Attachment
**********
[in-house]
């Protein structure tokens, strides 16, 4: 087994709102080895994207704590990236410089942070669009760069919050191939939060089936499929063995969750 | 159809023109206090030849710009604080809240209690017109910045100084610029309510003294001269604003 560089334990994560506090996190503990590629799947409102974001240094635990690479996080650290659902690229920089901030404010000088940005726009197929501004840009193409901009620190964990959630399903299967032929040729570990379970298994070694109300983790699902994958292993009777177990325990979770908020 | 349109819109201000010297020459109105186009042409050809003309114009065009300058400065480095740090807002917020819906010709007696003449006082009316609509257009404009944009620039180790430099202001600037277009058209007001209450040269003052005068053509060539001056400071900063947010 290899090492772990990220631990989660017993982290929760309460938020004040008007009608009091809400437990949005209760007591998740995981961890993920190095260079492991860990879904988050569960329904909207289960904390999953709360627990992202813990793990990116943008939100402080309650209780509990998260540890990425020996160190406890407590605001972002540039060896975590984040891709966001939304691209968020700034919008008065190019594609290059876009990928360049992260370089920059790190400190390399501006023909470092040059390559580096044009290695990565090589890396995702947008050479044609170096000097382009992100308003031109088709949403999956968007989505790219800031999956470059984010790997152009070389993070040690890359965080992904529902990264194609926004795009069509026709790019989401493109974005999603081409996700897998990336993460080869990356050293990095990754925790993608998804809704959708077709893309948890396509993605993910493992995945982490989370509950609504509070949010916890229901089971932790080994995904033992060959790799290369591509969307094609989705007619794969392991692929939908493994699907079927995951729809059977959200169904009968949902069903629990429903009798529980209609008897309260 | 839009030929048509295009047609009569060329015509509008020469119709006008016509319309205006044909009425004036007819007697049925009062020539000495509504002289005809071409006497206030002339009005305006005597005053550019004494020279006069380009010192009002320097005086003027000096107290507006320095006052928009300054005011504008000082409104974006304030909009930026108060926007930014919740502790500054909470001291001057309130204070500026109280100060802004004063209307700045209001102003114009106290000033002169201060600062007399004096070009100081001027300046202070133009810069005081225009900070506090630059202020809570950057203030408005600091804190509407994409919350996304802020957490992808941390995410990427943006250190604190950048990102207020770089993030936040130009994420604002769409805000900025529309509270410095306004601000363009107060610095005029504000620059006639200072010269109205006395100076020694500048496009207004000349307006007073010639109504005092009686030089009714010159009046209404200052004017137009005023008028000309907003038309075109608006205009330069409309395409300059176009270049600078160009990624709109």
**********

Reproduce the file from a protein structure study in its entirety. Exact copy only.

[in-house]
């Protein structure tokens, strides 16, 4: 087994709102080895994207704590990236410089942070669009760069919050191939939060089936499929063995969750 | 159809023109206090030849710009604080809240209690017109910045100084610029309510003294001269604003 560089334990994560506090996190503990590629799947409102974001240094635990690479996080650290659902690229920089901030404010000088940005726009197929501004840009193409901009620190964990959630399903299967032929040729570990379970298994070694109300983790699902994958292993009777177990325990979770908020 | 349109819109201000010297020459109105186009042409050809003309114009065009300058400065480095740090807002917020819906010709007696003449006082009316609509257009404009944009620039180790430099202001600037277009058209007001209450040269003052005068053509060539001056400071900063947010 290899090492772990990220631990989660017993982290929760309460938020004040008007009608009091809400437990949005209760007591998740995981961890993920190095260079492991860990879904988050569960329904909207289960904390999953709360627990992202813990793990990116943008939100402080309650209780509990998260540890990425020996160190406890407590605001972002540039060896975590984040891709966001939304691209968020700034919008008065190019594609290059876009990928360049992260370089920059790190400190390399501006023909470092040059390559580096044009290695990565090589890396995702947008050479044609170096000097382009992100308003031109088709949403999956968007989505790219800031999956470059984010790997152009070389993070040690890359965080992904529902990264194609926004795009069509026709790019989401493109974005999603081409996700897998990336993460080869990356050293990095990754925790993608998804809704959708077709893309948890396509993605993910493992995945982490989370509950609504509070949010916890229901089971932790080994995904033992060959790799290369591509969307094609989705007619794969392991692929939908493994699907079927995951729809059977959200169904009968949902069903629990429903009798529980209609008897309260 | 839009030929048509295009047609009569060329015509509008020469119709006008016509319309205006044909009425004036007819007697049925009062020539000495509504002289005809071409006497206030002339009005305006005597005053550019004494020279006069380009010192009002320097005086003027000096107290507006320095006052928009300054005011504008000082409104974006304030909009930026108060926007930014919740502790500054909470001291001057309130204070500026109280100060802004004063209307700045209001102003114009106290000033002169201060600062007399004096070009100081001027300046202070133009810069005081225009900070506090630059202020809570950057203030408005600091804190509407994409919350996304802020957490992808941390995410990427943006250190604190950048990102207020770089993030936040130009994420604002769409805000900025529309509270410095306004601000363009107060610095005029504000620059006639200072010269109205006395100076020694500048496009207004000349307006007073010639109504005092009686030089009714010159009046209404200052004017137009005023008028000309907003038309075109608006205009330069409309395409300059176009270049600078160009990624709109």